Misha Segal: Emmy Award Winning Composer Reveals His Magic

He was one of the most influential Israeli recording artist in his homeland of Israel, but had to expand, which meant leaving and arriving in the entertainment capitol of the world – Los Angeles. The result? One Emmy, a Brit Award, many other awards, an indelible mark on American cinema with his noteworthy scores, and kudos from his peers that- like his hundred plus compositions- would stand the test of time.

An Exclusive Interview with Misha Segal

By The Hollywood Sentinel

This is page two of one of this interview series. To view page one of this interview, please visit:


The Hollywood Sentinel: Classical music does not get the major publicity that other genres of music do in popular culture such as pop music and rock. Yet it is equally if not more important. Why do you feel that is, and should classical be more publicized or is it how it should be?


Misha Segal: When a culture gets degraded, the standard for everything, education, arts, social behavior etc., also degrade with it. Any music that can be understood can be enjoyed. The same goes for any field of endeavor. When I first came to the U.S. and saw the first football game I asked my friends – what the hell kind of a game is this, nobody does anything at all, they talk and talk and then they jump on each other looking for the ball and that goes on for two hours. Obviously, I did not understand the game and could not appreciate it. Americans never understood why the whole world was excited about soccer – well, now they get it. So if you stop educating people and the big corporations are in it only for the money and keep lowering the standards so that they can sell – sell – sell, then any art form goes down the chute to the lowest common denominator and people get to enjoy only four letter words, sex and booties… Well, that level can be understood very easily by anyone. Rhymes in songs used to have rules, which coincided with knowing the language. “Down” and “Ground” don’t rhyme but tell that to Akon. So classical music is so far off now. But it’s the same in jazz. People used to enjoy Coltrane and he was very complex. Then came Kenny G. I rest my case. No education equals degradation.

The Hollywood Sentinel: Haha. I won’t tell Kenny you said that! What motivated you to become a pianist and composer? Were there many times you wanted to just give up and quit, and if so why and how do you overcome these feelings?

Misha Segal: I did not need to be motivated. I knew I had to do music since I could think independently. I always asked to go where there was a piano. Unfortunately I was not encouraged at home and wound up starting late. I never felt like quitting because I never had a “plan B.” I never did anything but music and never will.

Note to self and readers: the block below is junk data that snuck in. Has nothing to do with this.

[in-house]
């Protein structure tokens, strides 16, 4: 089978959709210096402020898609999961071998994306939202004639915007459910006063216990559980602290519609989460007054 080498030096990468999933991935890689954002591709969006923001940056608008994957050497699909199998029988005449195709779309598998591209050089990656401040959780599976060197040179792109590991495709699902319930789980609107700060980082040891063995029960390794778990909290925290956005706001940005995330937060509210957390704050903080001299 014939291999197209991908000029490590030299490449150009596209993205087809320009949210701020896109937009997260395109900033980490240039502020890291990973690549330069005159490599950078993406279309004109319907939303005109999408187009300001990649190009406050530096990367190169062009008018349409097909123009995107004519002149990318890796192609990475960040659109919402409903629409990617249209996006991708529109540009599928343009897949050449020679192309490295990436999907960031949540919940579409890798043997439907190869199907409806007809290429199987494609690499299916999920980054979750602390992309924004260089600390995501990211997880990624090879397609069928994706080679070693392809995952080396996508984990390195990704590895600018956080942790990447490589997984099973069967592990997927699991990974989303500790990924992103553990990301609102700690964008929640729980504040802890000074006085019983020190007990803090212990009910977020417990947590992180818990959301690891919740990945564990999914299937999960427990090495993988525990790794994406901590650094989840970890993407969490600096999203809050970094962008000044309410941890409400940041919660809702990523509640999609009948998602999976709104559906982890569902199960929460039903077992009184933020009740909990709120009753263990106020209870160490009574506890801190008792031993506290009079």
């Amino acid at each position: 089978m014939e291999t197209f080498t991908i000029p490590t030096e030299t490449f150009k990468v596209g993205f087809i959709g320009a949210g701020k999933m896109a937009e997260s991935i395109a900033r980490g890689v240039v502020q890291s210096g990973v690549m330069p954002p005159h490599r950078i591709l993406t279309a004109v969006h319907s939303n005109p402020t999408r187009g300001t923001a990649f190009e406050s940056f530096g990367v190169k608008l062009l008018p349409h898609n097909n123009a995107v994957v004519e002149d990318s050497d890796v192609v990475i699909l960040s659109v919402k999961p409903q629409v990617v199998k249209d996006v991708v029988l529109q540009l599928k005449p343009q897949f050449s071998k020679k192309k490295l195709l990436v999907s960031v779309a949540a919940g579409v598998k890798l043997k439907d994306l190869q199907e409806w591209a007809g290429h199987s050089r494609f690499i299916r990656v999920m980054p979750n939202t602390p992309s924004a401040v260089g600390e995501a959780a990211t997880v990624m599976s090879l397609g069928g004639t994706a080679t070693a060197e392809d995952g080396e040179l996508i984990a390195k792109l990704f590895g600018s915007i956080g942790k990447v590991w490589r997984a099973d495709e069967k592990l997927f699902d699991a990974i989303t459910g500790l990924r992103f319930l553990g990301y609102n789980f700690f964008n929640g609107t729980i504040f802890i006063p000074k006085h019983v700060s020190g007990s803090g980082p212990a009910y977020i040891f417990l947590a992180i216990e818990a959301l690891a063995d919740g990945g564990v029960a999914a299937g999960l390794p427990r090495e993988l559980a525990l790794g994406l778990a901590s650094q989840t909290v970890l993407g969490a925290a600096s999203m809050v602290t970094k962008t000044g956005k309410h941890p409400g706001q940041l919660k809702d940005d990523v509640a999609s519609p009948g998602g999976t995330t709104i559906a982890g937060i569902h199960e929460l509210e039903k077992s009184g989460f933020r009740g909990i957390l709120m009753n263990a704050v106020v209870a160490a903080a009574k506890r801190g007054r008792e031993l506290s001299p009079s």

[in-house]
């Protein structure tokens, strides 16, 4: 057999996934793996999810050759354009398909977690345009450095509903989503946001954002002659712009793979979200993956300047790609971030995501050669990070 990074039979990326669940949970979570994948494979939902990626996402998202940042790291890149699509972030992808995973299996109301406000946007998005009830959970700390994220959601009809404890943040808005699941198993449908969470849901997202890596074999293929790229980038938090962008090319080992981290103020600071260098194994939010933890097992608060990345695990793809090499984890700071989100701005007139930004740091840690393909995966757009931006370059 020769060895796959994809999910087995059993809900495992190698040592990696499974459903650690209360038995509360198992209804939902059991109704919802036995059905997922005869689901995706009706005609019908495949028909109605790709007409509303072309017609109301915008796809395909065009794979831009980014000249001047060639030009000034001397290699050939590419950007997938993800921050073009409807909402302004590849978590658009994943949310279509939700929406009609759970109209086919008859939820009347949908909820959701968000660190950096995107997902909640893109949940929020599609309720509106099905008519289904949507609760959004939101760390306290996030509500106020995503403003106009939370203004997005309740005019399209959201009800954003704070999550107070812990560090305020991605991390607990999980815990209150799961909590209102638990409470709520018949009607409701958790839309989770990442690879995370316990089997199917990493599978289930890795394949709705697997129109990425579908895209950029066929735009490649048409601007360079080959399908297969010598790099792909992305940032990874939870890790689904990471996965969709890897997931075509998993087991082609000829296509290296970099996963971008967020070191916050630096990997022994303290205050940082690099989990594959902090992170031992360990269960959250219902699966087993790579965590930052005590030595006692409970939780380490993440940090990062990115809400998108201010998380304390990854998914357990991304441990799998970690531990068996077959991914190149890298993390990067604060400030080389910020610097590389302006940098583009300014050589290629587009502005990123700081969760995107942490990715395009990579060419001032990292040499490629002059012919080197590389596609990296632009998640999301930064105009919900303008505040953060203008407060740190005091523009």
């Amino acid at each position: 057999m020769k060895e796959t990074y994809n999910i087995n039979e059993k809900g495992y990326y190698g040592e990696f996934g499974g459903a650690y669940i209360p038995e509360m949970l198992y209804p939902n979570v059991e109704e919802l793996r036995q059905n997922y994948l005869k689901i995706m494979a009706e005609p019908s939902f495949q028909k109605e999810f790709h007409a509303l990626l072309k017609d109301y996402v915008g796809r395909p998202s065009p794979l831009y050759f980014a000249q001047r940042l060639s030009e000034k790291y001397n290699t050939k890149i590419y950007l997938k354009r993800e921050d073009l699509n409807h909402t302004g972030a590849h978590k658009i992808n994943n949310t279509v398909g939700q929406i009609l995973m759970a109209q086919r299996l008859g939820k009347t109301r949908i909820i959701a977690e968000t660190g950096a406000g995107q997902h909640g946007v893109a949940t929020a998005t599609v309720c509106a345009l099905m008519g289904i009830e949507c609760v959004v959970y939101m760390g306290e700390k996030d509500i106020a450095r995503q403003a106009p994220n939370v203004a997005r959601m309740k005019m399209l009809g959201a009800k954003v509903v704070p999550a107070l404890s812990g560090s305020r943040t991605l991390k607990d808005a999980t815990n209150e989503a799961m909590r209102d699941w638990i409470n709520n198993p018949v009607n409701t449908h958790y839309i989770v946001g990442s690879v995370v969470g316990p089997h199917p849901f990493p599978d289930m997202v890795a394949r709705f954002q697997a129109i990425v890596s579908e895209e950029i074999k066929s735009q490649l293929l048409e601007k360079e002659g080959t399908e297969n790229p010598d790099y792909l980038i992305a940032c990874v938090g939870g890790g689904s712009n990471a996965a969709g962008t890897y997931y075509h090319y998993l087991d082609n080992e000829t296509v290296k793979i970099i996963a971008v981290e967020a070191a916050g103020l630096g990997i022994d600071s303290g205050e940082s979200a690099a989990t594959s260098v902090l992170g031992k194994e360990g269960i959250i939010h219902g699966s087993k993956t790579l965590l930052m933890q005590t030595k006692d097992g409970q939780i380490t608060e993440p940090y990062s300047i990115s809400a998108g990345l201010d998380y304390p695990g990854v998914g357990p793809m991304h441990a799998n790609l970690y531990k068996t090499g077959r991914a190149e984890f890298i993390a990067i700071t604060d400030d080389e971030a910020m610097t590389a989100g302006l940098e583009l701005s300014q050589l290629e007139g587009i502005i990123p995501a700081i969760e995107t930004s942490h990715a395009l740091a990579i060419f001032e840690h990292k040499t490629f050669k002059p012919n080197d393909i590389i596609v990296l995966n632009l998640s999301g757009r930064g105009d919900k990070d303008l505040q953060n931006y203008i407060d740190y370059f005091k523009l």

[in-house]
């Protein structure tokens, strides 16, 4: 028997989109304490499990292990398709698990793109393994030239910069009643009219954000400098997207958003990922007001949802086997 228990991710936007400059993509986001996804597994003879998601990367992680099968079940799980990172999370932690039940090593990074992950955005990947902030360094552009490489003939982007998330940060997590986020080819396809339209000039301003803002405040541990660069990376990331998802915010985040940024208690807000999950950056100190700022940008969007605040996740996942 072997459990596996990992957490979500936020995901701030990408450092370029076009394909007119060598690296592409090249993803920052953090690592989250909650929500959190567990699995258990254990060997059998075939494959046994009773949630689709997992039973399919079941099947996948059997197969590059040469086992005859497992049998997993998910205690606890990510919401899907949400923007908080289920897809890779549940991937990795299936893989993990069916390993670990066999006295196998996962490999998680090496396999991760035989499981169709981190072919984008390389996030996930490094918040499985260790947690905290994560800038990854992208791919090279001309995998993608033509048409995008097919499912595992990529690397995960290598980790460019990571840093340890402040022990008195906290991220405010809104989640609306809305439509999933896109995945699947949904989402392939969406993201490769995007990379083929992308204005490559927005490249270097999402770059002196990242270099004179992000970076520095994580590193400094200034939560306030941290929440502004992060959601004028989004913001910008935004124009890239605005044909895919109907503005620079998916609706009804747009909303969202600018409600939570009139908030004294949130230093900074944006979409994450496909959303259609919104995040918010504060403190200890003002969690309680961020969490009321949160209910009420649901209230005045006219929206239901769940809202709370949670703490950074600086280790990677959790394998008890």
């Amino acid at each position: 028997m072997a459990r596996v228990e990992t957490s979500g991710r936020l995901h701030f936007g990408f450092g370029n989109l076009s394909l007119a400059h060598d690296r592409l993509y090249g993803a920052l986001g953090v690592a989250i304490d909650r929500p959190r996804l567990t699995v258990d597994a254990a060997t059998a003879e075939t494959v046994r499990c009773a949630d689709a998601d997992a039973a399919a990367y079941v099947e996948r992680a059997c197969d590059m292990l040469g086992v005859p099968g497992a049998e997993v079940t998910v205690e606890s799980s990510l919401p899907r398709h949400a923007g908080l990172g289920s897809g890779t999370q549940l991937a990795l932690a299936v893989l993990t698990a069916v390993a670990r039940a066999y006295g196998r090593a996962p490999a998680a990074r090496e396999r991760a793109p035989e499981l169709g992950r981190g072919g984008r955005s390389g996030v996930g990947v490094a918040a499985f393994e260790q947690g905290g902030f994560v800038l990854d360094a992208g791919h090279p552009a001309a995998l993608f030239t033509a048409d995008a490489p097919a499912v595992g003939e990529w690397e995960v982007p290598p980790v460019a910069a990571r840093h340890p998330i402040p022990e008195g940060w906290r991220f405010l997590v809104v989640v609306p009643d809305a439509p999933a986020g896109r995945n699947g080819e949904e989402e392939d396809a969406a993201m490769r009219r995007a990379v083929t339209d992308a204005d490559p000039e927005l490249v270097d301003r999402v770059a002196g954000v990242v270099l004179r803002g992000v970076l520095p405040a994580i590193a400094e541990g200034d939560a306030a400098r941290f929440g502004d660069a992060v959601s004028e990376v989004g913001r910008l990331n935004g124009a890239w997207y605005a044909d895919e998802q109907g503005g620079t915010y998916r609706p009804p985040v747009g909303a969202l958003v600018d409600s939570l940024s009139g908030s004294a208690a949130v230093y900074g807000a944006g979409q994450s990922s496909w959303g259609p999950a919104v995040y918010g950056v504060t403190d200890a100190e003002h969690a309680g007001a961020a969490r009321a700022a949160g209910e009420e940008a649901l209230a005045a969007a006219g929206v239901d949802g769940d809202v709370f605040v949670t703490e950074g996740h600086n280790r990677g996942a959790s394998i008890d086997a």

The Hollywood Sentinel: We often hear about the artist or musician feeling so called ‘divine inspiration,’ as if their creative flow is coming from another worldly source outside of their own being. Do you believe in a spiritual essence greater than yourself that ever touches you and infuses your work, and if so how and why?

Misha Segal: Well, I would not argue with someone who thinks it’s coming from “someplace else.” I personally believe that “all those places” are still our places. I sometimes wake up in the middle of the night and hear an entire piece, complete. Well, it can seem as though it “came from another place” but I know (at least for me) that whatever universe it came from, it is still my own universe. It is very spiritual in essence – of course but for me the field of spirituality does not have to mean necessarily that “other universes” come into play. If I want to I can experiences other universes, I believe we do this all the time. But when I create, I believe that it comes from my experience and from my own universe. There are influences which I accept very affectionately but I never confuse them with “it came from someplace else…” To me, if it feels like it comes from “another place” I believe that it is still my own universe except – maybe long, long ago.

Misha Segal: The answer is no. for me music is an individual expression that can influence physical phenomena but whatever it affects or whatever it is constructed from, it is still the magnitude of the artist’s talent, his ‘beingness’, his scope of expression, education and ultimately genius which are the driving forces. Maybe a good analogy (albeit a simpler one) would be to ask an opera singer if they intend to break glass with their voice. I don’t think that is what is intended when one learns to become a singer. But if Caruso or Domingo or Pavarotti inadvertently crack a glass, that is something for scientists to figure out and possibly admire.